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Continuing Revolution 2024: Restorative Justice as Spiritual Practice

Jun 7-10, 2024

A hybrid conference for young adults (ages 18-35) with hubs in Boston, Philadelphia, Washington, DC, and online.
This workshop begins with a registration window from 4:30pm-6:00pm on the opening day and ends with lunch from 12pm-1pm on the closing day.

On-Campus Overnight Tiered Pricing
Standard Price: $100
Subsidizing Price: $150
Subsidized Price: $50 .

Commuter Pricing: $45
(Sliding scale: suggested $15/day)

Online Pricing
Sliding scale (suggested $20 for full online registration)

If the on-campus prices are financially inaccessible, please indicate your request for financial assistance when filling out the interest form.

Call us for more information!

610-566-4507, ext. 137

Continuing Revolution is expanding! This conference has historically been Pendle Hill’s annual gathering for young adults (18-35) interested in exploring the connections between their spiritual, political, and interpersonal lives.

This year, the conference will be hosted online and at three separate locations – at Pendle Hill outside of Philadelphia, at Beacon Hill Friends House in Boston, and at  Friends Place on Capitol Hill, in Washington, DC.

Continuing Revolution

This year’s programming is centered around the concept of restorative justice (RJ), which is an approach to justice that seeks to both repair harm and address the root causes of the actions perpetrating harm. Our working definition of RJ is an alternative to a punitive system that removes members from the community. RJ provides an opportunity for those harmed and those who take responsibility for the harm to communicate about and address their needs in a way that opposes isolation and incarceration and centers restoration and respect for the wholeness of the community.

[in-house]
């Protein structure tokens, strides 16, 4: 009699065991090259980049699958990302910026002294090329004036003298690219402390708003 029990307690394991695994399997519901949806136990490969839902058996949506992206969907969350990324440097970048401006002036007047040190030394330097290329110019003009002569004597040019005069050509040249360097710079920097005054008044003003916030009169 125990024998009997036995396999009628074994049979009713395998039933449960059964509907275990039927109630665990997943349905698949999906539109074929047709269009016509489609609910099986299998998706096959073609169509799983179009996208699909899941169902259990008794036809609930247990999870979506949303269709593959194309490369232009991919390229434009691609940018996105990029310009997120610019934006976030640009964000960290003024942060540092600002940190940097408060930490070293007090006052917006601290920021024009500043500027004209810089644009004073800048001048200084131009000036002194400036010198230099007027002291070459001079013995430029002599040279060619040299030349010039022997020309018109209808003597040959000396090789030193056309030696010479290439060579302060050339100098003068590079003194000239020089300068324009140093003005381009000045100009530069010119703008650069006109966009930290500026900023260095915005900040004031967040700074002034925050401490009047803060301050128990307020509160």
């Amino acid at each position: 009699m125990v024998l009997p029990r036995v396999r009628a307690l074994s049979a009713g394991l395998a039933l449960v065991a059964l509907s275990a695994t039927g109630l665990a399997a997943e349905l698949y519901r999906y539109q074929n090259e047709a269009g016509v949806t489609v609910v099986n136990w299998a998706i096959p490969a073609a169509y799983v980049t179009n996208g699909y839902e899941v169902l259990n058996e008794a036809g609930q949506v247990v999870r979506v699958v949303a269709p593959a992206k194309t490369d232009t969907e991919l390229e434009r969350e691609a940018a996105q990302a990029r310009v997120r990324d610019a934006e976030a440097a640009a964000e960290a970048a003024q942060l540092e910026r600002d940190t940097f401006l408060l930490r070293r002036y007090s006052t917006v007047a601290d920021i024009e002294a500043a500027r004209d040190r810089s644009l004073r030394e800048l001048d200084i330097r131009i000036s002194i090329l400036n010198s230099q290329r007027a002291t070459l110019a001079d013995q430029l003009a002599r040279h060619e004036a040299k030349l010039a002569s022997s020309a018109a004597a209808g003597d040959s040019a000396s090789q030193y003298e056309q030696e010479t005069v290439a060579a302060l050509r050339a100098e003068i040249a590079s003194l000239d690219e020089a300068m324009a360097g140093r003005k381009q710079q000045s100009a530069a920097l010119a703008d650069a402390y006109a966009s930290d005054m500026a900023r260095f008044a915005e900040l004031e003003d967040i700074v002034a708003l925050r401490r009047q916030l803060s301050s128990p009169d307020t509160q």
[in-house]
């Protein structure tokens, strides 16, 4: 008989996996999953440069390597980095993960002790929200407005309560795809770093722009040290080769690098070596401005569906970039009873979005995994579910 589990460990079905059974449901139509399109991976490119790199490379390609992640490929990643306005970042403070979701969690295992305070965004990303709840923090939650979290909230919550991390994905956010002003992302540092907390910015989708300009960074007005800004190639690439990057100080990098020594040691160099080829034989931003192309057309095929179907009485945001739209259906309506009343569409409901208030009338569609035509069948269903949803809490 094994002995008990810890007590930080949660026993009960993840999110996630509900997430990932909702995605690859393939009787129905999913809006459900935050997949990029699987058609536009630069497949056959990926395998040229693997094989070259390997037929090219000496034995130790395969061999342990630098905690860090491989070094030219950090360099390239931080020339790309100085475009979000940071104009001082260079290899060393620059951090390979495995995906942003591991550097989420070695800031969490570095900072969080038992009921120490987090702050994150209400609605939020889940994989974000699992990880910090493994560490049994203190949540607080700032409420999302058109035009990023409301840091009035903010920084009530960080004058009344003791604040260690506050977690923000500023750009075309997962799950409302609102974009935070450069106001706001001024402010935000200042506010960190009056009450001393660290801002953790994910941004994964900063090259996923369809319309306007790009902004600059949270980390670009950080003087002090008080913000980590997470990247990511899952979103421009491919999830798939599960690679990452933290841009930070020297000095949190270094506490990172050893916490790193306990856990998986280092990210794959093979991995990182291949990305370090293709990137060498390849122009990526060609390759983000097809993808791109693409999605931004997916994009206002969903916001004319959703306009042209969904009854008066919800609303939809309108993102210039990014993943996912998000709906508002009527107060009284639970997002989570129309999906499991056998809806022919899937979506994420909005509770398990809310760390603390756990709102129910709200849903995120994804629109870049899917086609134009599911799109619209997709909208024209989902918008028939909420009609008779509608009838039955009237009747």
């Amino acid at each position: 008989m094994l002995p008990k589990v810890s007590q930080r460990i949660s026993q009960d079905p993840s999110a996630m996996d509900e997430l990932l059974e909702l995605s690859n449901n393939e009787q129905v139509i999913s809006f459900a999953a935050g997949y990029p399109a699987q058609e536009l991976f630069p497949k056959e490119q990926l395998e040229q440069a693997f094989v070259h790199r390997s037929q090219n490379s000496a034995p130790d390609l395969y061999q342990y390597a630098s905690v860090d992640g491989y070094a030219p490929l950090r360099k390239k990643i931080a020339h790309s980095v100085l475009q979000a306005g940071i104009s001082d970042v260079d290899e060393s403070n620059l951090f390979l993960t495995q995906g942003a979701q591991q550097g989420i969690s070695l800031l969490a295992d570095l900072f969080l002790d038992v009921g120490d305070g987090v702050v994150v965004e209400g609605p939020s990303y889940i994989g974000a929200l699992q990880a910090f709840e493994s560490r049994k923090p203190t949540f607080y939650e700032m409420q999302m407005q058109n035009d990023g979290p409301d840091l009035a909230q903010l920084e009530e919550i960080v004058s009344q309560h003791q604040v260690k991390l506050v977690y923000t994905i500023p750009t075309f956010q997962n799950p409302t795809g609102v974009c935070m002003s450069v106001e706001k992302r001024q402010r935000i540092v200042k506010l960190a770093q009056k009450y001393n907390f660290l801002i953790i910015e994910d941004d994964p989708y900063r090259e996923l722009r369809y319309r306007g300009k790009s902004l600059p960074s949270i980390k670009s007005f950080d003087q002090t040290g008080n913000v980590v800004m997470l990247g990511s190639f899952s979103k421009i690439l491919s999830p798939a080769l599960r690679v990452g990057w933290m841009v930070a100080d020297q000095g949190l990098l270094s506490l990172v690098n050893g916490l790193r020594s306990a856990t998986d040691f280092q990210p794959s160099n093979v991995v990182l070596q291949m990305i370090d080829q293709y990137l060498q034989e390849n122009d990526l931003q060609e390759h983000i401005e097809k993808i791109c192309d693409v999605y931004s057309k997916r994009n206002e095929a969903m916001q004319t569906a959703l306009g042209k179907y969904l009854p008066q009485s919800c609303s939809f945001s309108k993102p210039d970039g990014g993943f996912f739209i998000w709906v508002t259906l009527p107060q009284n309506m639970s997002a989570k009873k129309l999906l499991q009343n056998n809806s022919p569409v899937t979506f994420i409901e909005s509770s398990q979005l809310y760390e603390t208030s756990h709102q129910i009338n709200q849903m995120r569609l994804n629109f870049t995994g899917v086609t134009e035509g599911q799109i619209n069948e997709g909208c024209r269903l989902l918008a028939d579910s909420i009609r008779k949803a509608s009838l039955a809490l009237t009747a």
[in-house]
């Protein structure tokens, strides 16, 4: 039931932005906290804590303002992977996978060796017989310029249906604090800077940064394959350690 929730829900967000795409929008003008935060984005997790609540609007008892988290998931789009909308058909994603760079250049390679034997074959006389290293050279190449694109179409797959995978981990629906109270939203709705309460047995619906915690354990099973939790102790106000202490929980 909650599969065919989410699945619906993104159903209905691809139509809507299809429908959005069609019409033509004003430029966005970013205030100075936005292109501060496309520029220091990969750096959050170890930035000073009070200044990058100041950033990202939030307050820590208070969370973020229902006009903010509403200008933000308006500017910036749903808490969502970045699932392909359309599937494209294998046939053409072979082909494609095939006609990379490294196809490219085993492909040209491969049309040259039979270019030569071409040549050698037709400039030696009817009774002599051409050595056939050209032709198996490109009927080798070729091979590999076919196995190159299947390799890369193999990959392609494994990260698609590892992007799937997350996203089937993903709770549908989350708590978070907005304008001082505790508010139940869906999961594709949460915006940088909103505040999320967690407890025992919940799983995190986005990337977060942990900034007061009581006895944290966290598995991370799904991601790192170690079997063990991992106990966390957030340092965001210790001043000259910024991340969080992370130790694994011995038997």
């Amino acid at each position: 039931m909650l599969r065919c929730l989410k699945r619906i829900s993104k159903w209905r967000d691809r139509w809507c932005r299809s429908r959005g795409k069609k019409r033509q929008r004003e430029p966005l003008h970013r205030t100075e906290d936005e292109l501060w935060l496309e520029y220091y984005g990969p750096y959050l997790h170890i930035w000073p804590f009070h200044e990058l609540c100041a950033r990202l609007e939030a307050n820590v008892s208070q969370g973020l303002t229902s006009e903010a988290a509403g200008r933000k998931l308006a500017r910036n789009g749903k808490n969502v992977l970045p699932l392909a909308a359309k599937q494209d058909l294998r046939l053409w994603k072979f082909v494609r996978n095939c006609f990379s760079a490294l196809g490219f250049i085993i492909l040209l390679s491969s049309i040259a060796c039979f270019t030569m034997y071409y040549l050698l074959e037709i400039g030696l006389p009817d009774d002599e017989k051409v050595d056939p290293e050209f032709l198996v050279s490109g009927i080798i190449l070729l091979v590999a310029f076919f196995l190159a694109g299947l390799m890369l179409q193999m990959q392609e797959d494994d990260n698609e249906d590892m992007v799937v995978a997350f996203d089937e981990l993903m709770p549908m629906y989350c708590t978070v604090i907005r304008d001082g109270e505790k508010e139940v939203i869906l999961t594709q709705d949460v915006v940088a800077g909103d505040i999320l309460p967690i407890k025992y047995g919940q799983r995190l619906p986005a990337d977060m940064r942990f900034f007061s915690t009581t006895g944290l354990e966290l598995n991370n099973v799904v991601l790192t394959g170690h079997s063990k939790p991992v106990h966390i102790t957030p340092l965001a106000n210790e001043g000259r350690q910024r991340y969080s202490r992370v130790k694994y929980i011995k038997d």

Participants will gain foundational knowledge about historical and contemporary RJ practices, learning from groups currently organizing for systemic change around RJ in national, local, and interpersonal communities. Through collaborative workshops and spiritual grounding exercises, participants will leave the conference with tools and strategies for practicing RJ in their own communities in ways that reflect their values and hopes for building abolitionist futures.

Participants at all locations will come together to collaborate in hybrid workshops broadcast from each of the three sites throughout the conference. Each day, there will be site-specific sessions and exercises for both in-person and online participants. More details about the workshops and schedule coming soon!

Download the flyer to share with your community.

View the tentative conference schedule